So it was in Atchison that you did your first cataract operation?

That’s right.

When was that?

Well, I got there in 1911.  I imagine this was a couple of years later.

Were they performing these kinds of operations in St. Louis so that you could observe?

Oh, yes.  Dr. Ewing was an excellent operator and I was with him for two years.  He had beautiful results.  But the equipment – my goodness, you’ve got thousands of dollars invested in something that cost us one dollar.  No comparison, but we got good results.  I’ve never seen nicer results than Dr. Ewing got, although I’ve seen a lot of things done that he couldn’t have done.

What other types of operations did you perform in the course of your practice?  [Was it] mainly cataracts?

Cataracts, very few glaucoma operations.  We do what comes along.  Most of them are injuries, corneal injuries.

Did you get into the corneal transplant field at all?

No, I didn’t get into that.  That’s an institutional procedure; you’ve got to get the material, it’s got to be preserved, you’ve got to have assistance.  I send those to institutions when I get them.  They don’t come very often.  You see, in a hospital like this which is a center, you get a wrong statistical idea of frequencies.  Because it’s a concentration point for the heavy stuff.

I think that’s a very good point.  I was reading something about that just today, that the average physician sees a relatively few types of diseases during his practice.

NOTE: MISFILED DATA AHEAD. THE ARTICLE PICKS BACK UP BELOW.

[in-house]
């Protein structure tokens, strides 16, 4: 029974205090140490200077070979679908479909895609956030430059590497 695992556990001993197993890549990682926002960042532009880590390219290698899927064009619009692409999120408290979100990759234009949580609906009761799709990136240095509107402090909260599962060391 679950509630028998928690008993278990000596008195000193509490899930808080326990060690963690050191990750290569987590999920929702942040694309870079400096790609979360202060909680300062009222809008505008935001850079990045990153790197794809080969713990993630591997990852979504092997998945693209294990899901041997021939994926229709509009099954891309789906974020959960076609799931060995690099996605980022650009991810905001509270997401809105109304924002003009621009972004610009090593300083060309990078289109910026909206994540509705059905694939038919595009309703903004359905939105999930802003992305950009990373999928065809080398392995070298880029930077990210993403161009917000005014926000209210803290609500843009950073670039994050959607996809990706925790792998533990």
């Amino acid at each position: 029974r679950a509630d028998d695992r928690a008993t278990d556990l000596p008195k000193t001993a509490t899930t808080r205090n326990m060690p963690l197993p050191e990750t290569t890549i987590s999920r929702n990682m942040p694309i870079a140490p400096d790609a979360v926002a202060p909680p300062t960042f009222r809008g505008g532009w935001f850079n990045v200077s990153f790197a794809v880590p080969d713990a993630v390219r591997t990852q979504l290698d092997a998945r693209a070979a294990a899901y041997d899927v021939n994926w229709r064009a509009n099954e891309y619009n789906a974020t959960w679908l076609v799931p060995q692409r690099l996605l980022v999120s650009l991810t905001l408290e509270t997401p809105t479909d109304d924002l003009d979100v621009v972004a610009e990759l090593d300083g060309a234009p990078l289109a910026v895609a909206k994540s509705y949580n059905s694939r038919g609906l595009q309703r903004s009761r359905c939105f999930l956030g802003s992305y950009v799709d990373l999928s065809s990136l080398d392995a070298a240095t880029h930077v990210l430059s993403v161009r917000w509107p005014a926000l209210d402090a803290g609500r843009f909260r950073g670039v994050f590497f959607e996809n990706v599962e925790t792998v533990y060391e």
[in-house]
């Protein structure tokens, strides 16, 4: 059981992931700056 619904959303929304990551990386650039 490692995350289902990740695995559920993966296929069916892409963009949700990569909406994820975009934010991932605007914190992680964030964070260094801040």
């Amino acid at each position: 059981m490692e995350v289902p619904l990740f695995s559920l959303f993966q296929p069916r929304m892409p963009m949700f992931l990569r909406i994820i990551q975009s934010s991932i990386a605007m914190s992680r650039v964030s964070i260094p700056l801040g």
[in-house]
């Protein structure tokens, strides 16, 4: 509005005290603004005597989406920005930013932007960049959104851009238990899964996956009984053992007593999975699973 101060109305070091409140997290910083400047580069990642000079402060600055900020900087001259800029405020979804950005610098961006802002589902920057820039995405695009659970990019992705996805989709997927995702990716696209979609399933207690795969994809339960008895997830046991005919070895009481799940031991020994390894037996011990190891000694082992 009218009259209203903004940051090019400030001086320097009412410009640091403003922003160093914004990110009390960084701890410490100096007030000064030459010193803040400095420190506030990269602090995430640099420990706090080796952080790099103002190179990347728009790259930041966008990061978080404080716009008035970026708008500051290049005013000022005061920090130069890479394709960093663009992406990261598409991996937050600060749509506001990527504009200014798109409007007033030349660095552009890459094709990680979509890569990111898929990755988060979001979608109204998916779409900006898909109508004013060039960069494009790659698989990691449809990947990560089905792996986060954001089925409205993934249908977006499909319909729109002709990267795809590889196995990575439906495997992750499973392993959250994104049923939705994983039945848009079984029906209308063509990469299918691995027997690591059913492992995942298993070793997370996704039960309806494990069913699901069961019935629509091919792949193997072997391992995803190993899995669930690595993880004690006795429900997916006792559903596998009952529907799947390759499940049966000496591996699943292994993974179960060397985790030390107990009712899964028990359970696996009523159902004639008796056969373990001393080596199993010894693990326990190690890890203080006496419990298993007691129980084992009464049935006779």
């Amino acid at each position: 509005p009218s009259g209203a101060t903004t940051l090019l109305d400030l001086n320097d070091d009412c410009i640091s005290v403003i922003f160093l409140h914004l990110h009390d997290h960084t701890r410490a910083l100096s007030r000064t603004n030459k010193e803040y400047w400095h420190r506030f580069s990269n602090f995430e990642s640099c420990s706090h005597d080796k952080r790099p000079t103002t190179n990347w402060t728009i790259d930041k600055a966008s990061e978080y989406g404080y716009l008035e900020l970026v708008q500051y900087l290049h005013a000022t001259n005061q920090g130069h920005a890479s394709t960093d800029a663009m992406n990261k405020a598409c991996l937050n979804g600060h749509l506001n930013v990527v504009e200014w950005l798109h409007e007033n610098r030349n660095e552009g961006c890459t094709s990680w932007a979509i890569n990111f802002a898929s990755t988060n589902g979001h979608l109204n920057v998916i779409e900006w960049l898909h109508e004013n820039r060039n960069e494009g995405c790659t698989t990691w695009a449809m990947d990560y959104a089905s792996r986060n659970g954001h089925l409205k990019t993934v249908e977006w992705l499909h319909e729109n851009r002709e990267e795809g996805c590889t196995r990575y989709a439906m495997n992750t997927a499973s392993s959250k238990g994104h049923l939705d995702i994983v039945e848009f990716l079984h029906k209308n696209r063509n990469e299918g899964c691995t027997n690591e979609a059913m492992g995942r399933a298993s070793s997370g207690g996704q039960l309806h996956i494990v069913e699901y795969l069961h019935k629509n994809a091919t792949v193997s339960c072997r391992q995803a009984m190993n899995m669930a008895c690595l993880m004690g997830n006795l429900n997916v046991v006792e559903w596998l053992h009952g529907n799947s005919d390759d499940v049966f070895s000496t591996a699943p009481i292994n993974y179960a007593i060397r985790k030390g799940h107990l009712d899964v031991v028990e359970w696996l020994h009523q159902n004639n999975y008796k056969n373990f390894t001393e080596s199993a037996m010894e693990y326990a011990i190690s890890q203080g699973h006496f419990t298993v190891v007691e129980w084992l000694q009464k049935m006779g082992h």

Sure.  I’m not a busy practitioner; I now see 20 people a day.  I used to see twice that many.  Of course, a lot of that is just in and out stuff.  But, I do a good refraction [practice].  I haven’t seen good refraction work in any of these institutions; I haven’t seen it.  And, of course, in a teaching institution, when they get hold of something they want to teach with, use it as material, that isn’t always to the greatest benefit of the patient.  You can understand that.

In ophthalmology, what do you consider a typical case, or what types of cases did you see often and which ones rarely?

The ones I see are people getting older.  Of course, I’ve had a lot of chances to see people getting older; I’ve been there for 60 years.  A person comes in with a clear cornea and after a while they have a cataract.  And it’s my privilege to see them through those terrible years when they still see enough but don’t see enough.  That’s a terrible thing for a person to go through.  My method has always been to avoid a cataract operation until the result would be psychically helpful as well as visually helpful.  If you operate on a patient that still sees fairly well with one eye and you operate on the other eye, he’ll prefer this [unoperated] eye, even though the actual chart vision is better with the operated eye.  And he’s a dissatisfied patient.  He’ll say, “You operated on this eye and I don’t see as well now as I used to.  I’m troubled with this thing here.  When it was blind it didn’t trouble me.”  So you’ve got that to fight.